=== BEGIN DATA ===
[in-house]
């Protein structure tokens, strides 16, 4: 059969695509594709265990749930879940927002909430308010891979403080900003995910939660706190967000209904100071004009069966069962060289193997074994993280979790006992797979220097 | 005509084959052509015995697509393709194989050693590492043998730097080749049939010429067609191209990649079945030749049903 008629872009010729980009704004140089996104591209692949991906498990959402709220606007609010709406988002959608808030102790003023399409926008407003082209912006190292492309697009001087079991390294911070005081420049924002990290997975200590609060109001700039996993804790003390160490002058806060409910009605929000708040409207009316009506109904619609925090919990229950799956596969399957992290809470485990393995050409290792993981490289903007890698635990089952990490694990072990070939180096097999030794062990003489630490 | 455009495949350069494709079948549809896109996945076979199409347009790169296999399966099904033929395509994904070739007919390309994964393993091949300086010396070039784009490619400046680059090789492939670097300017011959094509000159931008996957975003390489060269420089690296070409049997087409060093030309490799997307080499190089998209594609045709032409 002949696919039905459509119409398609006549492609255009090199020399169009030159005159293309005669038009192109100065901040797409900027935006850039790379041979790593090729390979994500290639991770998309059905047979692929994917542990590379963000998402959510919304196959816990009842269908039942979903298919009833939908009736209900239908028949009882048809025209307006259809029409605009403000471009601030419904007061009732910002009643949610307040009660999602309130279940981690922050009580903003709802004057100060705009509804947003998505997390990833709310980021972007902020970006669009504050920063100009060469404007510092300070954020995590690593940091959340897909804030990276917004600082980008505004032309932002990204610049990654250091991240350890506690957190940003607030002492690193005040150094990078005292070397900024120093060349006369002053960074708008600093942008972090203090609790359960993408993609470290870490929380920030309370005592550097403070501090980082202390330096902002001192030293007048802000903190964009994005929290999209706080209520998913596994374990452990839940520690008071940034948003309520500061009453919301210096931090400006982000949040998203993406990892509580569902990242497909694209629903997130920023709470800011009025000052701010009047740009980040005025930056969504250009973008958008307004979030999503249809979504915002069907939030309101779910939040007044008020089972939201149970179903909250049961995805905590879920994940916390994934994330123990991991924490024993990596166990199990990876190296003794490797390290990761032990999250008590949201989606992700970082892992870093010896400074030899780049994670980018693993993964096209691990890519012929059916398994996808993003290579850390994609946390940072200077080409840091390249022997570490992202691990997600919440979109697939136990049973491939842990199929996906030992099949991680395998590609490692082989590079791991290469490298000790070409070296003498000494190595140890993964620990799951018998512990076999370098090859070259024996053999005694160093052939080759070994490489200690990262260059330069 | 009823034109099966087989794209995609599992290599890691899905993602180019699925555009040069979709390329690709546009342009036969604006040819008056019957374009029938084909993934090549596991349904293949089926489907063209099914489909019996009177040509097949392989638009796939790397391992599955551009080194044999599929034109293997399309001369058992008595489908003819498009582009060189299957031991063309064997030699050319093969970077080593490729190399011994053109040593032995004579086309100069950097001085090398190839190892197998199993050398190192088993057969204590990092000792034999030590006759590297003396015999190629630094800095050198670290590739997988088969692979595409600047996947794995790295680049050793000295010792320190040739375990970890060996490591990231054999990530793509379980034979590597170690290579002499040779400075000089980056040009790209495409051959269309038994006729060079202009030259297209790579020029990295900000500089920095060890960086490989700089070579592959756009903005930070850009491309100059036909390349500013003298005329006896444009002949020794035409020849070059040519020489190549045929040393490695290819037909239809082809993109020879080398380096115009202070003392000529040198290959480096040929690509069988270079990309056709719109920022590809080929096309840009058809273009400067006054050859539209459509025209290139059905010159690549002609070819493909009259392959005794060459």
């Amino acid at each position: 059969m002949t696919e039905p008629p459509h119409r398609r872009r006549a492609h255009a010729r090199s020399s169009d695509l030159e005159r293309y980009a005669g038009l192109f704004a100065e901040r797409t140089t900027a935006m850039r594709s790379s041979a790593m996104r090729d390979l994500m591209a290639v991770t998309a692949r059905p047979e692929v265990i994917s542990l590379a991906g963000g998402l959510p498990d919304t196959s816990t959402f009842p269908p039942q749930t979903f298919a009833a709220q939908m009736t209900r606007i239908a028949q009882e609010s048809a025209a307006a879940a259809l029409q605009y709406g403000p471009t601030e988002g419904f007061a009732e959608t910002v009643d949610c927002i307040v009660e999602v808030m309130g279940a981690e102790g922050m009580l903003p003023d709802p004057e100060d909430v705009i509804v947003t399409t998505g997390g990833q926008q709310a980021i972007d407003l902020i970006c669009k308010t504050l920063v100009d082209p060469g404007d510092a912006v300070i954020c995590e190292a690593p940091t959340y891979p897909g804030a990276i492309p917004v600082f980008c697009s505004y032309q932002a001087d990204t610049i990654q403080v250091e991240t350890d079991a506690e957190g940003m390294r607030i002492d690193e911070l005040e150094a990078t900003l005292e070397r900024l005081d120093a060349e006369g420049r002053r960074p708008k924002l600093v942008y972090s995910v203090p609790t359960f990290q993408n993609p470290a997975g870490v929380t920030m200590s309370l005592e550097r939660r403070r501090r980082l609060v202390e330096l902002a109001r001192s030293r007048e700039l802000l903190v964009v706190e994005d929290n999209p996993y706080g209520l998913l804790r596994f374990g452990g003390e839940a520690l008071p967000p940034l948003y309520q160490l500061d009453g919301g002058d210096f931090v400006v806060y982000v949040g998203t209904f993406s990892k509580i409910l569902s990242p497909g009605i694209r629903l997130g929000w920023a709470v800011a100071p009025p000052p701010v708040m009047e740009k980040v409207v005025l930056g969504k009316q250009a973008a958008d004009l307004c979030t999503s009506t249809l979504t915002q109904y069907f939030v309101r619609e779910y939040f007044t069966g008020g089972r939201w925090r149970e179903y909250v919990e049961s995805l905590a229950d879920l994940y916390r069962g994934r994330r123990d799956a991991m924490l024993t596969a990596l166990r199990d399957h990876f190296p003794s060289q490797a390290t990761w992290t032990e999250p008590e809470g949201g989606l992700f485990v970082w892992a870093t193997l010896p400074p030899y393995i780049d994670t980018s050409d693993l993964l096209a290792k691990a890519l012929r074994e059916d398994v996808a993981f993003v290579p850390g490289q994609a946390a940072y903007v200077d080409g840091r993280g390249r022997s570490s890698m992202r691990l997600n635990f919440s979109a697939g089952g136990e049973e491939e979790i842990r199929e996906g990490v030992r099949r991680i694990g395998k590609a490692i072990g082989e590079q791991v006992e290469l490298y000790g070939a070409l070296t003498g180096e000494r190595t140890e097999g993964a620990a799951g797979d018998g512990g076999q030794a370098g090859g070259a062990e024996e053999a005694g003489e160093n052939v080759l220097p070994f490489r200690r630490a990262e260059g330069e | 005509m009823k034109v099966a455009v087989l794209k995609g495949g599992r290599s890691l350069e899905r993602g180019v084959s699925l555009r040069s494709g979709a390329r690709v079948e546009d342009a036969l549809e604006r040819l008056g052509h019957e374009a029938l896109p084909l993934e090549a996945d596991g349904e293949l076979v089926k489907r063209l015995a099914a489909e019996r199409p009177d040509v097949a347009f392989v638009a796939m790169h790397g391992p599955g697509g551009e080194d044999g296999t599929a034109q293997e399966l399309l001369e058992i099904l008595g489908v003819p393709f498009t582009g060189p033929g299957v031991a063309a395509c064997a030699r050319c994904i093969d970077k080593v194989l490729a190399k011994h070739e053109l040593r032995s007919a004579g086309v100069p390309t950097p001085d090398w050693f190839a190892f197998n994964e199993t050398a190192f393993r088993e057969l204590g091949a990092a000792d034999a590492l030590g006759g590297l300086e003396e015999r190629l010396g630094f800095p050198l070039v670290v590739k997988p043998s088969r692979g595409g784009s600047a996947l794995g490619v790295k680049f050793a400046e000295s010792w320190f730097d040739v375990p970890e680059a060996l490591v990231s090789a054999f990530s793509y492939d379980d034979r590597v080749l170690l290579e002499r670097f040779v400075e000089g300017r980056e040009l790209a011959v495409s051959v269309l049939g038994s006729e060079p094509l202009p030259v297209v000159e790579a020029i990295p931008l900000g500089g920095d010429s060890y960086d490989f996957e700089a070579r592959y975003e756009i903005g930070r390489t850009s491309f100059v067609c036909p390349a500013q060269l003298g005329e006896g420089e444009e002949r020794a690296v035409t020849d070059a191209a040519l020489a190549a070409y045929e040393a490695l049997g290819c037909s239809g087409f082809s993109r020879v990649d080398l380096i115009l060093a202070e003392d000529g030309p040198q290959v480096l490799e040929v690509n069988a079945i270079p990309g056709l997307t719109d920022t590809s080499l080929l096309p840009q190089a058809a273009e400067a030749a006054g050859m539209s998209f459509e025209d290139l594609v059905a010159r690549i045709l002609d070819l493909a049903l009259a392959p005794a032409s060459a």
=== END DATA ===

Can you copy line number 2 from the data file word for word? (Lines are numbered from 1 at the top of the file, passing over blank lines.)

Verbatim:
């Protein structure tokens, strides 16, 4: 059969695509594709265990749930879940927002909430308010891979403080900003995910939660706190967000209904100071004009069966069962060289193997074994993280979790006992797979220097 | 005509084959052509015995697509393709194989050693590492043998730097080749049939010429067609191209990649079945030749049903 008629872009010729980009704004140089996104591209692949991906498990959402709220606007609010709406988002959608808030102790003023399409926008407003082209912006190292492309697009001087079991390294911070005081420049924002990290997975200590609060109001700039996993804790003390160490002058806060409910009605929000708040409207009316009506109904619609925090919990229950799956596969399957992290809470485990393995050409290792993981490289903007890698635990089952990490694990072990070939180096097999030794062990003489630490 | 455009495949350069494709079948549809896109996945076979199409347009790169296999399966099904033929395509994904070739007919390309994964393993091949300086010396070039784009490619400046680059090789492939670097300017011959094509000159931008996957975003390489060269420089690296070409049997087409060093030309490799997307080499190089998209594609045709032409 002949696919039905459509119409398609006549492609255009090199020399169009030159005159293309005669038009192109100065901040797409900027935006850039790379041979790593090729390979994500290639991770998309059905047979692929994917542990590379963000998402959510919304196959816990009842269908039942979903298919009833939908009736209900239908028949009882048809025209307006259809029409605009403000471009601030419904007061009732910002009643949610307040009660999602309130279940981690922050009580903003709802004057100060705009509804947003998505997390990833709310980021972007902020970006669009504050920063100009060469404007510092300070954020995590690593940091959340897909804030990276917004600082980008505004032309932002990204610049990654250091991240350890506690957190940003607030002492690193005040150094990078005292070397900024120093060349006369002053960074708008600093942008972090203090609790359960993408993609470290870490929380920030309370005592550097403070501090980082202390330096902002001192030293007048802000903190964009994005929290999209706080209520998913596994374990452990839940520690008071940034948003309520500061009453919301210096931090400006982000949040998203993406990892509580569902990242497909694209629903997130920023709470800011009025000052701010009047740009980040005025930056969504250009973008958008307004979030999503249809979504915002069907939030309101779910939040007044008020089972939201149970179903909250049961995805905590879920994940916390994934994330123990991991924490024993990596166990199990990876190296003794490797390290990761032990999250008590949201989606992700970082892992870093010896400074030899780049994670980018693993993964096209691990890519012929059916398994996808993003290579850390994609946390940072200077080409840091390249022997570490992202691990997600919440979109697939136990049973491939842990199929996906030992099949991680395998590609490692082989590079791991290469490298000790070409070296003498000494190595140890993964620990799951018998512990076999370098090859070259024996053999005694160093052939080759070994490489200690990262260059330069 | 009823034109099966087989794209995609599992290599890691899905993602180019699925555009040069979709390329690709546009342009036969604006040819008056019957374009029938084909993934090549596991349904293949089926489907063209099914489909019996009177040509097949392989638009796939790397391992599955551009080194044999599929034109293997399309001369058992008595489908003819498009582009060189299957031991063309064997030699050319093969970077080593490729190399011994053109040593032995004579086309100069950097001085090398190839190892197998199993050398190192088993057969204590990092000792034999030590006759590297003396015999190629630094800095050198670290590739997988088969692979595409600047996947794995790295680049050793000295010792320190040739375990970890060996490591990231054999990530793509379980034979590597170690290579002499040779400075000089980056040009790209495409051959269309038994006729060079202009030259297209790579020029990295900000500089920095060890960086490989700089070579592959756009903005930070850009491309100059036909390349500013003298005329006896444009002949020794035409020849070059040519020489190549045929040393490695290819037909239809082809993109020879080398380096115009202070003392000529040198290959480096040929690509069988270079990309056709719109920022590809080929096309840009058809273009400067006054050859539209459509025209290139059905010159690549002609070819493909009259392959005794060459």